Department of Transportation Increases Securing Requirements for Hazmat Shipment

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In March, the U.S. Department of Transportation issued a final rule placing heightened security requirements on the shippers and carriers of hazardous materials.

The new DOT rule states that hazmat shippers and carriers must develop and implement security plans that identify potential security risks and put measures into place to protect shipments of the hazardous materials covered by the rule. These include radioactive, explosive, poisonous or toxic materials. Companies must also provide mandatory training for employees responsible for the transport of hazardous materials on how to be aware of security risks and enhance security.

The security plan must assess the risks for shipping hazardous materials and provide for appropriate measures to address those risks. At a minimum, the plan must include measures to confirm information provided by job applicants that will handle or have access to hazardous materials; to address the risk that unauthorized persons may gain access to the materials; and to deal with the risks of hazmat shipments en route from origin to destination. The security plan must be in writing and be maintained for as long as it is in effect. The deadline for developing the security plan is September 25, 2003.

Training for employees responsible for transporting hazardous materials must include security awareness training and in-depth security training. Security awareness training must provide awareness of security risks and must cover how to recognize and respond to threats. No later than the date of the first scheduled recurrent training after March 25, 2003, and in no case later than March 24, 2006, each hazmat employee must receive security awareness training. Employees hired after March 25, 2003, must receive this training within 90 days after employment.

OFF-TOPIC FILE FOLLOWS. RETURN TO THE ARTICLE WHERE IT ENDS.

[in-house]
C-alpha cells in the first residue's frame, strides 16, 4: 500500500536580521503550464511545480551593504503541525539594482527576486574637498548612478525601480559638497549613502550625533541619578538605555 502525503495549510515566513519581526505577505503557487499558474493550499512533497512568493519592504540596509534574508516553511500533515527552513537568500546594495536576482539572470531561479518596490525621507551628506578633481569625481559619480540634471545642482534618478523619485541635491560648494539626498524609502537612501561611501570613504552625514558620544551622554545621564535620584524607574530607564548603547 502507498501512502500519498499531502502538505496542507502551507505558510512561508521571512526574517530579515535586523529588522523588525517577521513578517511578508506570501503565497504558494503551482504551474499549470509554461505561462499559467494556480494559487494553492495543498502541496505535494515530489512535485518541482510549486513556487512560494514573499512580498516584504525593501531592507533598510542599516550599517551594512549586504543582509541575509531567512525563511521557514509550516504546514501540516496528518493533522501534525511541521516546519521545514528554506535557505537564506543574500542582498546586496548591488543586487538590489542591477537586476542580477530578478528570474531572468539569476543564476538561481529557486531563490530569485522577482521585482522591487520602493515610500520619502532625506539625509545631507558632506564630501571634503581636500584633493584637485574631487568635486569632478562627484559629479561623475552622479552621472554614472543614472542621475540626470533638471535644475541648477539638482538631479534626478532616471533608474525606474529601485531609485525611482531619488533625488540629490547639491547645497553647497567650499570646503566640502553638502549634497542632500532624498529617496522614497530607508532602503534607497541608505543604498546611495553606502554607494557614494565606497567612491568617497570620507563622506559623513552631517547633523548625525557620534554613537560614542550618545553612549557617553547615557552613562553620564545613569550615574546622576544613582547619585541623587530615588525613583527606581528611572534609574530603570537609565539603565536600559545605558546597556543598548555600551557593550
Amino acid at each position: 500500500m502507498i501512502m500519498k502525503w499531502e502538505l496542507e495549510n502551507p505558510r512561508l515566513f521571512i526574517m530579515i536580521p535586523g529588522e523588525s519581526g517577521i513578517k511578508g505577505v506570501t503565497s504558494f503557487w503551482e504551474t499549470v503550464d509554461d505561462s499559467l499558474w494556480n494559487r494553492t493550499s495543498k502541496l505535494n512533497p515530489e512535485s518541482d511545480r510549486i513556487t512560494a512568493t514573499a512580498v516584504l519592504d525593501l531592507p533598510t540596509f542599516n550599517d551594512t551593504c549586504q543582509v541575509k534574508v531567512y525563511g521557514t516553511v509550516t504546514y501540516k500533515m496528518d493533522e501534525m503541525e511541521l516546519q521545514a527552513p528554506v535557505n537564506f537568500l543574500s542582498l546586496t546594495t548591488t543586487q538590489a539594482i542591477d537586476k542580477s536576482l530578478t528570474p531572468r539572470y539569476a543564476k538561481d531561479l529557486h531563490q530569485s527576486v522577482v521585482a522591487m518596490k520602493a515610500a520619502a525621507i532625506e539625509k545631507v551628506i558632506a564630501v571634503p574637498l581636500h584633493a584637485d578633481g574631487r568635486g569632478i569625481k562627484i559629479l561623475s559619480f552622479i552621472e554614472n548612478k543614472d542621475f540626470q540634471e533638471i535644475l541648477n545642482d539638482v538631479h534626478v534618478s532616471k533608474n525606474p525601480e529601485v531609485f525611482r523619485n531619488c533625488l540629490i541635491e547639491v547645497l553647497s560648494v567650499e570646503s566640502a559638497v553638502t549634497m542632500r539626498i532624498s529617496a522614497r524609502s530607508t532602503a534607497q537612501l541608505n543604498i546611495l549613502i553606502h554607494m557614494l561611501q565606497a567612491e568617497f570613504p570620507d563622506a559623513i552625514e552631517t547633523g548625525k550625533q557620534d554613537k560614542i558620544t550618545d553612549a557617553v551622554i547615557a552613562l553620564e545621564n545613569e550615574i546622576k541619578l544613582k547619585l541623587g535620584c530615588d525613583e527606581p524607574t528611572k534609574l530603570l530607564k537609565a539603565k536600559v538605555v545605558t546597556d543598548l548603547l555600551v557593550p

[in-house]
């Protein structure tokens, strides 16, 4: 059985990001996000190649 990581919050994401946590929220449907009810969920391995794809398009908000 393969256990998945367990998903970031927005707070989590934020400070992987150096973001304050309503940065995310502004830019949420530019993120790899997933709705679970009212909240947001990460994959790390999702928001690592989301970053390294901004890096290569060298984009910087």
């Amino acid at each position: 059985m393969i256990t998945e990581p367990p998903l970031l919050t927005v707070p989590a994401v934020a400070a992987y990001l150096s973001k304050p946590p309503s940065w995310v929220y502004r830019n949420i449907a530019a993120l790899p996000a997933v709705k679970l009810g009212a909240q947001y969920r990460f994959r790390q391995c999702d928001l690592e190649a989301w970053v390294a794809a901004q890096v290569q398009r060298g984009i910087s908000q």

In-depth security training includes training employees on the employer's hazmat security plan, its implementation and its enforcement. This in-depth training is required by December 22, 2003. Training conducted by employers to comply with programs required by other Federal or international agencies may be used to satisfy the DOT training requirements, provided the training meets the requirements listed above..

DOT inspectors will look for security plans and training records when inspecting shipping terminals and other facilities, and will initiate appropriate enforcement action when violations are found. In the near future, the DOT will issue a civil penalty rulemaking which will provide the baseline penalties for security requirement violations.

If you have questions regarding the DOT hazmat security rule or if you would like assistance in preparing a security plan, please contact Jeffrey P. Clark, the head of our Crisis Management and Business Continuity Team, at 414-298-8131.


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